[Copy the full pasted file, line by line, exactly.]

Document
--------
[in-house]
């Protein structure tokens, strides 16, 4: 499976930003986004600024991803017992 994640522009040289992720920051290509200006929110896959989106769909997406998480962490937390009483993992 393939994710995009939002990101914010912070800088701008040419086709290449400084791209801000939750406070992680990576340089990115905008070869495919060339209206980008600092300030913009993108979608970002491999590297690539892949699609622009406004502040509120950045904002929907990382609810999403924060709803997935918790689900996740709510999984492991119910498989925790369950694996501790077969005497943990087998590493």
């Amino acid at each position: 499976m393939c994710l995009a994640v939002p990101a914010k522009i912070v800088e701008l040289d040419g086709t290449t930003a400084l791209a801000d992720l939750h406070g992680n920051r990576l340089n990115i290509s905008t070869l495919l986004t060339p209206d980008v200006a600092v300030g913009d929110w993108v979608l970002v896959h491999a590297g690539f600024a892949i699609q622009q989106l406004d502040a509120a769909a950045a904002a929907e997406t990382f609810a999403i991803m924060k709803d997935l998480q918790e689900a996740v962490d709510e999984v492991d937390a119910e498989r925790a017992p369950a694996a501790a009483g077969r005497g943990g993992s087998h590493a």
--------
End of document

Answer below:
[in-house]
């Protein structure tokens, strides 16, 4: 499976930003986004600024991803017992 994640522009040289992720920051290509200006929110896959989106769909997406998480962490937390009483993992 393939994710995009939002990101914010912070800088701008040419086709290449400084791209801000939750406070992680990576340089990115905008070869495919060339209206980008600092300030913009993108979608970002491999590297690539892949699609622009406004502040509120950045904002929907990382609810999403924060709803997935918790689900996740709510999984492991119910498989925790369950694996501790077969005497943990087998590493």
């Amino acid at each position: 499976m393939c994710l995009a994640v939002p990101a914010k522009i912070v800088e701008l040289d040419g086709t290449t930003a400084l791209a801000d992720l939750h406070g992680n920051r990576l340089n990115i290509s905008t070869l495919l986004t060339p209206d980008v200006a600092v300030g913009d929110w993108v979608l970002v896959h491999a590297g690539f600024a892949i699609q622009q989106l406004d502040a509120a769909a950045a904002a929907e997406t990382f609810a999403i991803m924060k709803d997935l998480q918790e689900a996740v962490d709510e999984v492991d937390a119910e498989r925790a017992p369950a694996a501790a009483g077969r005497g943990g993992s087998h590493a």